By Joe Graedon, M.S., and Teresa Graedon, Ph.D.
King Features Syndicate
Q. What can you tell me about using marijuana for someone dealing with colon cancer? I have a friend dealing with this, and I am wondering where to begin research to see if marijuana can help him. Purchasing medical marijuana in Texas could be a challenge. Do you have any suggestions about where to start?
A. In a survey conducted between 2016 and 2018, nearly 25% of patients with colorectal cancer in western Washington state reported using cannabis (Cancer Causes & Control, July 14). The reasons people gave included pain management, relaxation, help with sleep or appetite and control of nausea or vomiting.
Starting Sept. 1, people with cancer will be eligible to use medical marijuana in Texas. However, the psychoactive substance that makes people “high,” THC, is limited to 1%. That is significantly lower than the amount of THC (tetrahydrocannabinol) permitted in other states. Some states allow as much as 15% THC in medical marijuana.
More on marijuana: More than 1,000 Americans in a Yahoo/Marist poll worry more about prescribed opioids than medical marijuana. Can it help cancer patients? Americans are changing their attitudes about marijuana. In 2017, a Yahoo News and Marist poll of more than 1,000 adults found that two-thirds think opioids prescribed by a physician are more dangerous than medical marijuana.
The vast majority of the respondents believed that marijuana should be legalized for medicinal purposes. That includes people who have tried marijuana themselves and those who have never used it. Of the 1,122 people polled, 573 had tried marijuana at least once and 160 reported using it regularly.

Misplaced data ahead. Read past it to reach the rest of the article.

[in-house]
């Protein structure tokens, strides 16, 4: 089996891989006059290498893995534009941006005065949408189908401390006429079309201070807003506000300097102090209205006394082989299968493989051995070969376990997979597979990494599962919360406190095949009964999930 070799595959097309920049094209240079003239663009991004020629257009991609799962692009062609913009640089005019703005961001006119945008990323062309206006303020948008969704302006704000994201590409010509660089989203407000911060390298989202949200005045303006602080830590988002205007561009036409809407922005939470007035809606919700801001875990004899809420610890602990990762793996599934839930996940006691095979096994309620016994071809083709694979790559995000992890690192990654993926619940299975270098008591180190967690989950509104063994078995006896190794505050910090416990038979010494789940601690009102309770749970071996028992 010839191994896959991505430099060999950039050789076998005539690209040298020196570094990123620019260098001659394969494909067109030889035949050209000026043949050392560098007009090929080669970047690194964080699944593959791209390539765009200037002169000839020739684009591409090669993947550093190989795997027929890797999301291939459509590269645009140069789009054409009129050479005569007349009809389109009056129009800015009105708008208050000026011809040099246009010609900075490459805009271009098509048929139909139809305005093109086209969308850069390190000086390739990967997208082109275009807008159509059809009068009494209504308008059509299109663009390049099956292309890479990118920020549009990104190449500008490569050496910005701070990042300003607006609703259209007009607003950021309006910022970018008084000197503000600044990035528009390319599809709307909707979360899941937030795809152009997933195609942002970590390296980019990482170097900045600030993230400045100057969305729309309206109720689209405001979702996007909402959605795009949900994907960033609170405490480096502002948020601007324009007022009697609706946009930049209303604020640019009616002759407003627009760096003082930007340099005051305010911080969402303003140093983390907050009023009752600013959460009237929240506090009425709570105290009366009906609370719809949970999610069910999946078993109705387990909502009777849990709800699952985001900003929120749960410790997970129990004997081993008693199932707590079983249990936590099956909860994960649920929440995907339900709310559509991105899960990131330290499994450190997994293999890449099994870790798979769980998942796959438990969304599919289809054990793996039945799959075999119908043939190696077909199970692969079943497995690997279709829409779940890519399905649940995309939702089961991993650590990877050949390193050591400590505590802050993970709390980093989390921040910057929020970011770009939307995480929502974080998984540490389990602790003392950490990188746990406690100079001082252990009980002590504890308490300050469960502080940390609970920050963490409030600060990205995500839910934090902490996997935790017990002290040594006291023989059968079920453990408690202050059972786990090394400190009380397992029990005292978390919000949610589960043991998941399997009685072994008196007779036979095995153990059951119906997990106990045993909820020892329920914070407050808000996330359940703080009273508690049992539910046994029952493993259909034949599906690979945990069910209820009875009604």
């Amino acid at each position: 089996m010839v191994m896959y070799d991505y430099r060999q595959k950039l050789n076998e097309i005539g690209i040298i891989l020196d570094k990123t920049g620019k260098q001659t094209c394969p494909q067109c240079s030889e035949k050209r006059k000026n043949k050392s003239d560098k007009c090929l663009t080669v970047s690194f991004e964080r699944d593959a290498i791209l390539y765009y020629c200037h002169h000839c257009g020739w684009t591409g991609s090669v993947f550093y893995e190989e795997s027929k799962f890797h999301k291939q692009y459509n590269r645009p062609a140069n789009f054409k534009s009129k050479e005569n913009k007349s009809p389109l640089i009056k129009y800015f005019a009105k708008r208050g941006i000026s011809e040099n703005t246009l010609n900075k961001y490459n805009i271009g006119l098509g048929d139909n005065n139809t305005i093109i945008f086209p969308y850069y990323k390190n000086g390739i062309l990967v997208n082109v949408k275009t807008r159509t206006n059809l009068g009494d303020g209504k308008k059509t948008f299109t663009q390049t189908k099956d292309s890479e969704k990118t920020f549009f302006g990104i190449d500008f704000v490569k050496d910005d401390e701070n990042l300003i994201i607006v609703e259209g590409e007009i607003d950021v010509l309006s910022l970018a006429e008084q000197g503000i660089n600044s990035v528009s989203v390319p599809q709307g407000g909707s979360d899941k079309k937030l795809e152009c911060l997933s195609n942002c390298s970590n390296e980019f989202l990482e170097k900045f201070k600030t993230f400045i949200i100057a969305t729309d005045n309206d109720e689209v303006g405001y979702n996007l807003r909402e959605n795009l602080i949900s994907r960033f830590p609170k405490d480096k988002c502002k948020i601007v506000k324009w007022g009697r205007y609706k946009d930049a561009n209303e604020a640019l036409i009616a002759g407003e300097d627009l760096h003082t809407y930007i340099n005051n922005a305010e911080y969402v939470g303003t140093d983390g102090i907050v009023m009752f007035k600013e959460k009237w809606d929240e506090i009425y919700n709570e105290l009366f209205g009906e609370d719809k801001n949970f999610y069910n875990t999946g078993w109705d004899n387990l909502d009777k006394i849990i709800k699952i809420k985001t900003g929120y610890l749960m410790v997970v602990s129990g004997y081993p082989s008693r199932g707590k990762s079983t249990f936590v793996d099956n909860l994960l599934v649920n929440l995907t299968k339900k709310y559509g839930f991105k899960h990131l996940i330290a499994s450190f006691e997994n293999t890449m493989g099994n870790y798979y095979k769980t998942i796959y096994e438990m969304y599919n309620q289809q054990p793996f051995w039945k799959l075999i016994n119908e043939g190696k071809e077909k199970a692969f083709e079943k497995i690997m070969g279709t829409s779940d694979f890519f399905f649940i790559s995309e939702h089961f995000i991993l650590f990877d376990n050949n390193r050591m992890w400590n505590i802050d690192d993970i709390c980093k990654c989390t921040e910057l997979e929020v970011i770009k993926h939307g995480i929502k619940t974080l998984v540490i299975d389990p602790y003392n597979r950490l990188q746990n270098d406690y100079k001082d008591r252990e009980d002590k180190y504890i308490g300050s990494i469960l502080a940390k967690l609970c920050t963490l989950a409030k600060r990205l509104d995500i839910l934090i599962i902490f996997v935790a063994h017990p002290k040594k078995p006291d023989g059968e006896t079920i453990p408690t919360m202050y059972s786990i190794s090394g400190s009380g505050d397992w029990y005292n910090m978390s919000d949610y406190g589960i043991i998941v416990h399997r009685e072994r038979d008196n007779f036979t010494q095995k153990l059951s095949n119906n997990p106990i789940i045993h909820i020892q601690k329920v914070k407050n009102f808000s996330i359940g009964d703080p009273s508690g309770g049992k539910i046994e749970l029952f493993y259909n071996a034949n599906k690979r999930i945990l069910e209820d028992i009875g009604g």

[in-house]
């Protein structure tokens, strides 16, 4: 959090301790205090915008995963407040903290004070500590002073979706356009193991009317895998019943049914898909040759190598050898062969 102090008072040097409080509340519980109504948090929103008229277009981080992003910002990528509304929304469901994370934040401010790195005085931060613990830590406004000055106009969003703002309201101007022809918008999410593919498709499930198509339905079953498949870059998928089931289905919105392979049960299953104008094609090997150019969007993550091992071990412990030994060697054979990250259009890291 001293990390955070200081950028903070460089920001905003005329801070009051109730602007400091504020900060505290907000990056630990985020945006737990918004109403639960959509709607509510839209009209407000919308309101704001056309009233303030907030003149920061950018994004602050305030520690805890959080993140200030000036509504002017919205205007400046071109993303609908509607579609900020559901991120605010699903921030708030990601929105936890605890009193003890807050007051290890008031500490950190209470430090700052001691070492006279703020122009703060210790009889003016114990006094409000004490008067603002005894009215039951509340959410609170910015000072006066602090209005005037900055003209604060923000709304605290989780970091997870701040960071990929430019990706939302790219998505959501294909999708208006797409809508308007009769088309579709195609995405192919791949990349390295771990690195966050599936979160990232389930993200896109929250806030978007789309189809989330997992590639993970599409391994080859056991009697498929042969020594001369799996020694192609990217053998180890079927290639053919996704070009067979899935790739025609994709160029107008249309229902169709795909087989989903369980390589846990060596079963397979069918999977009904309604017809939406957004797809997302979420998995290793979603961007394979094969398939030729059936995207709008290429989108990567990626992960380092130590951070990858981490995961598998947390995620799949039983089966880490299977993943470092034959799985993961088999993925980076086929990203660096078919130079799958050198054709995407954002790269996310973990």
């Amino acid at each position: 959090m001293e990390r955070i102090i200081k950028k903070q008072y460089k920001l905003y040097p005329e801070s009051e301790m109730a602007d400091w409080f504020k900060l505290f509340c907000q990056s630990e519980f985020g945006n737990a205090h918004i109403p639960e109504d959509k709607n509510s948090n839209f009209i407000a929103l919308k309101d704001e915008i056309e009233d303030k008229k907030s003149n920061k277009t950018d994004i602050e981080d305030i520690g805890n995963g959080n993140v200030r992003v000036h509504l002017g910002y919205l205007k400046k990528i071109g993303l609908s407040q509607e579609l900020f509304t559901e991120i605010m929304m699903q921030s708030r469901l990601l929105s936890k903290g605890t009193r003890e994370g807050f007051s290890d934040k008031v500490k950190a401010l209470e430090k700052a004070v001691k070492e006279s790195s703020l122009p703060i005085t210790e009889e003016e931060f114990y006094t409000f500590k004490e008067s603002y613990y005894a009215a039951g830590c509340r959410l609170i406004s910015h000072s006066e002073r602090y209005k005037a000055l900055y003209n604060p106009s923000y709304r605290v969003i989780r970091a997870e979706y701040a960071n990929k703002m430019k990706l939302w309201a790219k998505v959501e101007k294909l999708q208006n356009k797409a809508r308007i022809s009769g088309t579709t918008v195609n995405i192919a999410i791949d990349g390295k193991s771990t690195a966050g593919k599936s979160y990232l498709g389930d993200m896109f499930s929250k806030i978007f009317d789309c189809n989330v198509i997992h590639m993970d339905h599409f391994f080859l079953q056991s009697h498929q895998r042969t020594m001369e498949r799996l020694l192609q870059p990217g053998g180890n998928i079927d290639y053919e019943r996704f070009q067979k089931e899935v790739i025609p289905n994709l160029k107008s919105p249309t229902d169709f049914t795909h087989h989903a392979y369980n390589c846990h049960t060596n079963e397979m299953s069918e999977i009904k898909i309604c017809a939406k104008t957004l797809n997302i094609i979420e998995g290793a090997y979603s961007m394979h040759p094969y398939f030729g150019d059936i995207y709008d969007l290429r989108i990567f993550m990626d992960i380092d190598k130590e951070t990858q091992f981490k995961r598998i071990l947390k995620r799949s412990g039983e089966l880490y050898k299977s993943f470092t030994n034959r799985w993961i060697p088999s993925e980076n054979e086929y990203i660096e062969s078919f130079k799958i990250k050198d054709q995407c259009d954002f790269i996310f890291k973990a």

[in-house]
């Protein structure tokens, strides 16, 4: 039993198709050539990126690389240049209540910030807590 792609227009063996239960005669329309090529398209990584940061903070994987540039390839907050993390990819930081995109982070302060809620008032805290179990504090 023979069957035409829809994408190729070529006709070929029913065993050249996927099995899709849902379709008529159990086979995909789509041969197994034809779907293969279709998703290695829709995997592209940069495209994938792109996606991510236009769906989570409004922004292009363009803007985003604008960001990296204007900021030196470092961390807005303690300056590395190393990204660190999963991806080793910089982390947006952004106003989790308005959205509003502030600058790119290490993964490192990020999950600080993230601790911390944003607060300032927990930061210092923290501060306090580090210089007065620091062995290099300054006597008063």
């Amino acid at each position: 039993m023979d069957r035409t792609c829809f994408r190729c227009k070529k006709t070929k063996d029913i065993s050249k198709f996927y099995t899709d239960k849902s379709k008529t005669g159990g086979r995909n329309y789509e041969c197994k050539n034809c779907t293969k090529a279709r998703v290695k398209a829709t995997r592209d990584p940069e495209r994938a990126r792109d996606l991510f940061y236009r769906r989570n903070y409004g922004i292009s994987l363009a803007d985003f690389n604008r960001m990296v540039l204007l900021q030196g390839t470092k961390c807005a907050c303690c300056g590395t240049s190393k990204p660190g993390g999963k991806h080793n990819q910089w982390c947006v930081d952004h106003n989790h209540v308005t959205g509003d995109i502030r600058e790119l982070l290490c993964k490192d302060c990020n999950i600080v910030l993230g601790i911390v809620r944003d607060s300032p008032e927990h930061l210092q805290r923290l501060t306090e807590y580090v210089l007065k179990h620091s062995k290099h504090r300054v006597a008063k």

Researchers are just starting to investigate the potential health benefits of marijuana. Cancer patients find it helpful in overcoming the side effects of chemotherapy. People with multiple sclerosis use cannabis for muscle spasms and neuropathic pain.
Q. I have been hearing through the grapevine that many people are using ivermectin both to prevent and treat COVID-19. What little credible information I could find about it says that it is designed to be used in animals, not humans. Apparently, it is dosed according to weight.
I also read that the studies that purportedly prove its value in humans have serious methodological flaws. Do you have any further information about using ivermectin in humans?
A. The ivermectin story is complicated and controversial. This drug was first introduced by Merck in 1981 to treat parasites in animals. It was later introduced to overcome river blindness (onchocerciasis) in humans. Ivermectin has saved the eyesight of millions of people in Africa. Ivermectin has also been prescribed off label to treat lice and scabies in children and adults.
Data on the use of ivermectin against COVID-19 are confusing. Some high-profile research papers have recently been retracted (Nature, Aug. 2). Until there are bigger and better clinical trials, we doubt that many physicians will prescribe ivermectin for COVID-19. Experts expect the results of ongoing trials by the end of the year.
Meantime, poison control centers are fielding questions from people who take animal doses of ivermectin. At least one person was hospitalized in Mississippi because of ivermectin toxicity.
In their column, Joe and Teresa Graedon answer letters from readers. Write to them in care of King Features, 628 Virginia Drive, Orlando, FL 32803, or email them via their website peoplespharmacy.com.